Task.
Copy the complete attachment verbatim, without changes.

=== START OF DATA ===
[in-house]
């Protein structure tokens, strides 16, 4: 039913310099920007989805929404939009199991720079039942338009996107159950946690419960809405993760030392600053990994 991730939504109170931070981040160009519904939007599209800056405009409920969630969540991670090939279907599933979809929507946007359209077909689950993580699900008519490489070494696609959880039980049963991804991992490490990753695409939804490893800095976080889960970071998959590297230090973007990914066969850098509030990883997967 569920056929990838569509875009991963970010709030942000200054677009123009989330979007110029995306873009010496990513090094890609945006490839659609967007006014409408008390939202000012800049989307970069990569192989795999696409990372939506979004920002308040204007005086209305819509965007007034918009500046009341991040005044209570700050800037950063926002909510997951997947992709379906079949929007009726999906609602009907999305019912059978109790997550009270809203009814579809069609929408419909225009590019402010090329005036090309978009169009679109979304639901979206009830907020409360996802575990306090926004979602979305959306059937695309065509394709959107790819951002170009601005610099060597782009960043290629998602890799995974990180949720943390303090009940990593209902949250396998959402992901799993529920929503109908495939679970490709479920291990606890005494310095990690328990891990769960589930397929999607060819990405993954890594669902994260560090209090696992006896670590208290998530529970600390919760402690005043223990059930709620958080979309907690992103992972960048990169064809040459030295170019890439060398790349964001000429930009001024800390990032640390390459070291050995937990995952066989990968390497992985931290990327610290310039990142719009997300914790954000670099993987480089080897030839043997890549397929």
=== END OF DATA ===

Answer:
[in-house]
């Protein structure tokens, strides 16, 4: 039913310099920007989805929404939009199991720079039942338009996107159950946690419960809405993760030392600053990994 991730939504109170931070981040160009519904939007599209800056405009409920969630969540991670090939279907599933979809929507946007359209077909689950993580699900008519490489070494696609959880039980049963991804991992490490990753695409939804490893800095976080889960970071998959590297230090973007990914066969850098509030990883997967 569920056929990838569509875009991963970010709030942000200054677009123009989330979007110029995306873009010496990513090094890609945006490839659609967007006014409408008390939202000012800049989307970069990569192989795999696409990372939506979004920002308040204007005086209305819509965007007034918009500046009341991040005044209570700050800037950063926002909510997951997947992709379906079949929007009726999906609602009907999305019912059978109790997550009270809203009814579809069609929408419909225009590019402010090329005036090309978009169009679109979304639901979206009830907020409360996802575990306090926004979602979305959306059937695309065509394709959107790819951002170009601005610099060597782009960043290629998602890799995974990180949720943390303090009940990593209902949250396998959402992901799993529920929503109908495939679970490709479920291990606890005494310095990690328990891990769960589930397929999607060819990405993954890594669902994260560090209090696992006896670590208290998530529970600390919760402690005043223990059930709620958080979309907690992103992972960048990169064809040459030295170019890439060398790349964001000429930009001024800390990032640390390459070291050995937990995952066989990968390497992985931290990327610290310039990142719009997300914790954000670099993987480089080897030839043997890549397929």